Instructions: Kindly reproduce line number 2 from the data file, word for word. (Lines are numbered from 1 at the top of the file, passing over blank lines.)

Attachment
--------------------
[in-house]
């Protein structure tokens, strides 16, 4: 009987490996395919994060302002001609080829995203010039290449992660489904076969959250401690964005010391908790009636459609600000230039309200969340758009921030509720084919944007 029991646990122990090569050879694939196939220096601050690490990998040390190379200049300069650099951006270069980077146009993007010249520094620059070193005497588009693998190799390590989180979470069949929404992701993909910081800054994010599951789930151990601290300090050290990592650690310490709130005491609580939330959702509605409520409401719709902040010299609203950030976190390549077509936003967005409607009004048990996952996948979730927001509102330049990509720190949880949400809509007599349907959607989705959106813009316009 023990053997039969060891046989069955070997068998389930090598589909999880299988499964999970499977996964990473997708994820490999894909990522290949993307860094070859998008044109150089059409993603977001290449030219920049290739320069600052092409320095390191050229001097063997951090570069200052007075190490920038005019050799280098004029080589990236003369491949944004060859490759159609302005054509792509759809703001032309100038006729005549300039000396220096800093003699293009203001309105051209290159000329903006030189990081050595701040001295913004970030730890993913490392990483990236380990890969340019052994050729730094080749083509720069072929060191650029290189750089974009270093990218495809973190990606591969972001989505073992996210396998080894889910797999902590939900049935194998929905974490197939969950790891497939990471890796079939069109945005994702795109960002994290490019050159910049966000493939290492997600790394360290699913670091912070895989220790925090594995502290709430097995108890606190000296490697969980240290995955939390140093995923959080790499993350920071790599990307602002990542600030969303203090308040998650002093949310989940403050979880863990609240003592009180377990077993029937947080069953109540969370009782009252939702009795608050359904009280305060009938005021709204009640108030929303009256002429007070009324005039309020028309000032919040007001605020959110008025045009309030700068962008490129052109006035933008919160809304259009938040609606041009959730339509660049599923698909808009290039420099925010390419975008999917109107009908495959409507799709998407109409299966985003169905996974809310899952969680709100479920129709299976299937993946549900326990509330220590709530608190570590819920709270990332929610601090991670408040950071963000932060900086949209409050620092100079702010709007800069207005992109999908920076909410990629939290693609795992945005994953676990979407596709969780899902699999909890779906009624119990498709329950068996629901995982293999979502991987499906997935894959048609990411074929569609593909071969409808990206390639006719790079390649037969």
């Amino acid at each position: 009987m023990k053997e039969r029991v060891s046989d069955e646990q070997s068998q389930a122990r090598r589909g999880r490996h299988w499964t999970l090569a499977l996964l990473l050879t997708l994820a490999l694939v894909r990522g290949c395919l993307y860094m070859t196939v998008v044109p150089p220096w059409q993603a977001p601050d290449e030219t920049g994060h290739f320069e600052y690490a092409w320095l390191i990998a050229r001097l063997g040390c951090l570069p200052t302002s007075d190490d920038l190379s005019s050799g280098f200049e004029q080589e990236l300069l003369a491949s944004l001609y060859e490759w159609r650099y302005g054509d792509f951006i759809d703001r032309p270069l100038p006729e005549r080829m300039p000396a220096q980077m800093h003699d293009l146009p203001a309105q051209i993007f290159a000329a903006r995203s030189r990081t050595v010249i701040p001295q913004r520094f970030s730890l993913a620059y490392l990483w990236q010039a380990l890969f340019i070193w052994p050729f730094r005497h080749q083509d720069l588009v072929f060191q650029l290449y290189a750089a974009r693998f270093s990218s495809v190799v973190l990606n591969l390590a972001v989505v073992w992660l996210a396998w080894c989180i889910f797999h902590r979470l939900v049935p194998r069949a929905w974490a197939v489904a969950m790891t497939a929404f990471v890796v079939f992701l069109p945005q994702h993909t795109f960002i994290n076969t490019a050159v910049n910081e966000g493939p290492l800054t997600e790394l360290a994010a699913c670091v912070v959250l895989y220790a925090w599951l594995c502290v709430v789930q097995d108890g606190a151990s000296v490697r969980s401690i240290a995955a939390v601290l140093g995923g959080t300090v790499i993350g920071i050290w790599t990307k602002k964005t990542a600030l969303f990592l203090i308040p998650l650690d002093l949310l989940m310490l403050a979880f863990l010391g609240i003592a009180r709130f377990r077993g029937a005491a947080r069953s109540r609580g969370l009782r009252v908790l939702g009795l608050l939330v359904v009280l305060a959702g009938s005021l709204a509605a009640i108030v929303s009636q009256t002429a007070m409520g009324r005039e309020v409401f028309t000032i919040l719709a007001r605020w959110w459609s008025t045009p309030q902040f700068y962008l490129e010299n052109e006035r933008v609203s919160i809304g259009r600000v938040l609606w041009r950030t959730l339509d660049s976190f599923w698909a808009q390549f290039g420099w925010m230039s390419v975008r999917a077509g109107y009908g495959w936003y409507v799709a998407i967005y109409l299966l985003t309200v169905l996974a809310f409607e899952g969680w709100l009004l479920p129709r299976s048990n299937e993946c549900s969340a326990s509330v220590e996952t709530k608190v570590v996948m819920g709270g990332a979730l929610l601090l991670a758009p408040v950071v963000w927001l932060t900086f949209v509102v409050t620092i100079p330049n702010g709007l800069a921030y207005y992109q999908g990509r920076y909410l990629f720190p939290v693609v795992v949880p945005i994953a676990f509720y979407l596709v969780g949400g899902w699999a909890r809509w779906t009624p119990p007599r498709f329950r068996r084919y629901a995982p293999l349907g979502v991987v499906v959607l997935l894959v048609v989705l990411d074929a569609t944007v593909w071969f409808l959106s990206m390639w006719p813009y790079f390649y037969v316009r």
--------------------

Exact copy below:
């Protein structure tokens, strides 16, 4: 009987490996395919994060302002001609080829995203010039290449992660489904076969959250401690964005010391908790009636459609600000230039309200969340758009921030509720084919944007 029991646990122990090569050879694939196939220096601050690490990998040390190379200049300069650099951006270069980077146009993007010249520094620059070193005497588009693998190799390590989180979470069949929404992701993909910081800054994010599951789930151990601290300090050290990592650690310490709130005491609580939330959702509605409520409401719709902040010299609203950030976190390549077509936003967005409607009004048990996952996948979730927001509102330049990509720190949880949400809509007599349907959607989705959106813009316009 023990053997039969060891046989069955070997068998389930090598589909999880299988499964999970499977996964990473997708994820490999894909990522290949993307860094070859998008044109150089059409993603977001290449030219920049290739320069600052092409320095390191050229001097063997951090570069200052007075190490920038005019050799280098004029080589990236003369491949944004060859490759159609302005054509792509759809703001032309100038006729005549300039000396220096800093003699293009203001309105051209290159000329903006030189990081050595701040001295913004970030730890993913490392990483990236380990890969340019052994050729730094080749083509720069072929060191650029290189750089974009270093990218495809973190990606591969972001989505073992996210396998080894889910797999902590939900049935194998929905974490197939969950790891497939990471890796079939069109945005994702795109960002994290490019050159910049966000493939290492997600790394360290699913670091912070895989220790925090594995502290709430097995108890606190000296490697969980240290995955939390140093995923959080790499993350920071790599990307602002990542600030969303203090308040998650002093949310989940403050979880863990609240003592009180377990077993029937947080069953109540969370009782009252939702009795608050359904009280305060009938005021709204009640108030929303009256002429007070009324005039309020028309000032919040007001605020959110008025045009309030700068962008490129052109006035933008919160809304259009938040609606041009959730339509660049599923698909808009290039420099925010390419975008999917109107009908495959409507799709998407109409299966985003169905996974809310899952969680709100479920129709299976299937993946549900326990509330220590709530608190570590819920709270990332929610601090991670408040950071963000932060900086949209409050620092100079702010709007800069207005992109999908920076909410990629939290693609795992945005994953676990979407596709969780899902699999909890779906009624119990498709329950068996629901995982293999979502991987499906997935894959048609990411074929569609593909071969409808990206390639006719790079390649037969």